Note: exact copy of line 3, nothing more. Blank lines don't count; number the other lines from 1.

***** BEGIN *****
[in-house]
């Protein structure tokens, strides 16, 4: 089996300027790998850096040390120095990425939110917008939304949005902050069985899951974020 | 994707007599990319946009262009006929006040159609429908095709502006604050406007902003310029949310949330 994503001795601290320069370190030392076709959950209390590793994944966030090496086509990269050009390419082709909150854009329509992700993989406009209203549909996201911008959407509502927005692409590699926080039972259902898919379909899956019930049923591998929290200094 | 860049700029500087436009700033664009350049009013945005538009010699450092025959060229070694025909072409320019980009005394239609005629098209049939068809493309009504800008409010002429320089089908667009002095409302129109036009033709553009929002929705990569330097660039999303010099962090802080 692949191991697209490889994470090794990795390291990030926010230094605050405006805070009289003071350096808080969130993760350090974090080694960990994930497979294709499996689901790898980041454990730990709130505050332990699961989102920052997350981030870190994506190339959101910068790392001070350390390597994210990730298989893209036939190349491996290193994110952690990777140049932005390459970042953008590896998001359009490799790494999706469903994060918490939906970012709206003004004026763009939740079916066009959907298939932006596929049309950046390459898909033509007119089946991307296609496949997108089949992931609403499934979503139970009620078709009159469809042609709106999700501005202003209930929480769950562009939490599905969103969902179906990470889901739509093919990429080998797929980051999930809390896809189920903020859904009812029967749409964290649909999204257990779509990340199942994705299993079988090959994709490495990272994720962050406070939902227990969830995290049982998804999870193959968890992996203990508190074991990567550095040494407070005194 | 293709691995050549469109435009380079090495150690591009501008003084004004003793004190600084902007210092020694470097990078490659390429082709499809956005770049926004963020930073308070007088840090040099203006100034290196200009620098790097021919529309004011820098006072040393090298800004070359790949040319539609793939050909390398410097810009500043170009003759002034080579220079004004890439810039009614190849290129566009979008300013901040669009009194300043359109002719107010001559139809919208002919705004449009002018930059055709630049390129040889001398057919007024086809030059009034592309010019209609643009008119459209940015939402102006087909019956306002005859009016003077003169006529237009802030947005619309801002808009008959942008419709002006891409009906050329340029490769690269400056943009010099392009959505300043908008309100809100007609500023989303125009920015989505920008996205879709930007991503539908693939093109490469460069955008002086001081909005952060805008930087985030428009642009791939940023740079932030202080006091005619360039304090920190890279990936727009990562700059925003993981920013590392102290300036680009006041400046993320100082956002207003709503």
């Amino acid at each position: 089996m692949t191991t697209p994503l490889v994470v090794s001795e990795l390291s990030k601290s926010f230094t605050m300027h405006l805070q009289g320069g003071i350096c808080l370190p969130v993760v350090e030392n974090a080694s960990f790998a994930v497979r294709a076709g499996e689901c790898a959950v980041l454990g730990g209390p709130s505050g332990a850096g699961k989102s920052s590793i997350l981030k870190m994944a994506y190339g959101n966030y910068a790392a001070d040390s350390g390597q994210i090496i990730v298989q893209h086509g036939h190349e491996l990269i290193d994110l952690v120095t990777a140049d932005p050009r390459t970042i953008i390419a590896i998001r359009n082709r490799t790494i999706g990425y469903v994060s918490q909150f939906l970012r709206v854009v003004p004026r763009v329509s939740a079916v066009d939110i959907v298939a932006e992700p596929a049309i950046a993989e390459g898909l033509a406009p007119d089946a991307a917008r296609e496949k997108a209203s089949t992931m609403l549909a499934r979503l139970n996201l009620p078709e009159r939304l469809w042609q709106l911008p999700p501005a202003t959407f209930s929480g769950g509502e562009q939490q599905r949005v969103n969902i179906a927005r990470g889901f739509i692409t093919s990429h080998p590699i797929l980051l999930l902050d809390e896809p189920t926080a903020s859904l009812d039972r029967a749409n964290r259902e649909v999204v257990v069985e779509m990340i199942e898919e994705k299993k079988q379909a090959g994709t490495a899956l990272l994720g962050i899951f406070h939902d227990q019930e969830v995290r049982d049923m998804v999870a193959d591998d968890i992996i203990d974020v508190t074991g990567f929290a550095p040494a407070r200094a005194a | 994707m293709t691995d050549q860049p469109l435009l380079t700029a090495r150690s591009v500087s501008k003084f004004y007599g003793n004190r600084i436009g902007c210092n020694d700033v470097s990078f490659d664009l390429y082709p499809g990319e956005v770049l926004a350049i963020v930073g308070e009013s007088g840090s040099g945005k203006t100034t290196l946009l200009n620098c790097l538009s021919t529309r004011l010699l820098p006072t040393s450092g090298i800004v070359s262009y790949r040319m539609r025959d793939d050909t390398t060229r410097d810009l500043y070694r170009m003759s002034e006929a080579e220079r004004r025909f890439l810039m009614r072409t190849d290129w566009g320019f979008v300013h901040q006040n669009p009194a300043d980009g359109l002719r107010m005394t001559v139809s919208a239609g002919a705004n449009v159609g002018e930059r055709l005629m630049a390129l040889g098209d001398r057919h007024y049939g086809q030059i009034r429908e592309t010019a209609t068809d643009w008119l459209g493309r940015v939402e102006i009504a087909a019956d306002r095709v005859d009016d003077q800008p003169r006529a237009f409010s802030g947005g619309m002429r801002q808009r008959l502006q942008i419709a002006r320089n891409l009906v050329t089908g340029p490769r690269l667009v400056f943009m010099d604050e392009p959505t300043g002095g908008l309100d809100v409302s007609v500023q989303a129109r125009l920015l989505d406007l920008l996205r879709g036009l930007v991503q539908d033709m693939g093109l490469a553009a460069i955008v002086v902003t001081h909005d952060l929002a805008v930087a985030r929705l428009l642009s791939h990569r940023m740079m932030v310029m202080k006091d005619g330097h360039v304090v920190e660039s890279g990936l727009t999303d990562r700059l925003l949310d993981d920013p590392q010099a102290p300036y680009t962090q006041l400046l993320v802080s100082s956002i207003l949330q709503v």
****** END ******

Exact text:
């Amino acid at each position: 089996m692949t191991t697209p994503l490889v994470v090794s001795e990795l390291s990030k601290s926010f230094t605050m300027h405006l805070q009289g320069g003071i350096c808080l370190p969130v993760v350090e030392n974090a080694s960990f790998a994930v497979r294709a076709g499996e689901c790898a959950v980041l454990g730990g209390p709130s505050g332990a850096g699961k989102s920052s590793i997350l981030k870190m994944a994506y190339g959101n966030y910068a790392a001070d040390s350390g390597q994210i090496i990730v298989q893209h086509g036939h190349e491996l990269i290193d994110l952690v120095t990777a140049d932005p050009r390459t970042i953008i390419a590896i998001r359009n082709r490799t790494i999706g990425y469903v994060s918490q909150f939906l970012r709206v854009v003004p004026r763009v329509s939740a079916v066009d939110i959907v298939a932006e992700p596929a049309i950046a993989e390459g898909l033509a406009p007119d089946a991307a917008r296609e496949k997108a209203s089949t992931m609403l549909a499934r979503l139970n996201l009620p078709e009159r939304l469809w042609q709106l911008p999700p501005a202003t959407f209930s929480g769950g509502e562009q939490q599905r949005v969103n969902i179906a927005r990470g889901f739509i692409t093919s990429h080998p590699i797929l980051l999930l902050d809390e896809p189920t926080a903020s859904l009812d039972r029967a749409n964290r259902e649909v999204v257990v069985e779509m990340i199942e898919e994705k299993k079988q379909a090959g994709t490495a899956l990272l994720g962050i899951f406070h939902d227990q019930e969830v995290r049982d049923m998804v999870a193959d591998d968890i992996i203990d974020v508190t074991g990567f929290a550095p040494a407070r200094a005194a | 994707m293709t691995d050549q860049p469109l435009l380079t700029a090495r150690s591009v500087s501008k003084f004004y007599g003793n004190r600084i436009g902007c210092n020694d700033v470097s990078f490659d664009l390429y082709p499809g990319e956005v770049l926004a350049i963020v930073g308070e009013s007088g840090s040099g945005k203006t100034t290196l946009l200009n620098c790097l538009s021919t529309r004011l010699l820098p006072t040393s450092g090298i800004v070359s262009y790949r040319m539609r025959d793939d050909t390398t060229r410097d810009l500043y070694r170009m003759s002034e006929a080579e220079r004004r025909f890439l810039m009614r072409t190849d290129w566009g320019f979008v300013h901040q006040n669009p009194a300043d980009g359109l002719r107010m005394t001559v139809s919208a239609g002919a705004n449009v159609g002018e930059r055709l005629m630049a390129l040889g098209d001398r057919h007024y049939g086809q030059i009034r429908e592309t010019a209609t068809d643009w008119l459209g493309r940015v939402e102006i009504a087909a019956d306002r095709v005859d009016d003077q800008p003169r006529a237009f409010s802030g947005g619309m002429r801002q808009r008959l502006q942008i419709a002006r320089n891409l009906v050329t089908g340029p490769r690269l667009v400056f943009m010099d604050e392009p959505t300043g002095g908008l309100d809100v409302s007609v500023q989303a129109r125009l920015l989505d406007l920008l996205r879709g036009l930007v991503q539908d033709m693939g093109l490469a553009a460069i955008v002086v902003t001081h909005d952060l929002a805008v930087a985030r929705l428009l642009s791939h990569r940023m740079m932030v310029m202080k006091d005619g330097h360039v304090v920190e660039s890279g990936l727009t999303d990562r700059l925003l949310d993981d920013p590392q010099a102290p300036y680009t962090q006041l400046l993320v802080s100082s956002i207003l949330q709503v």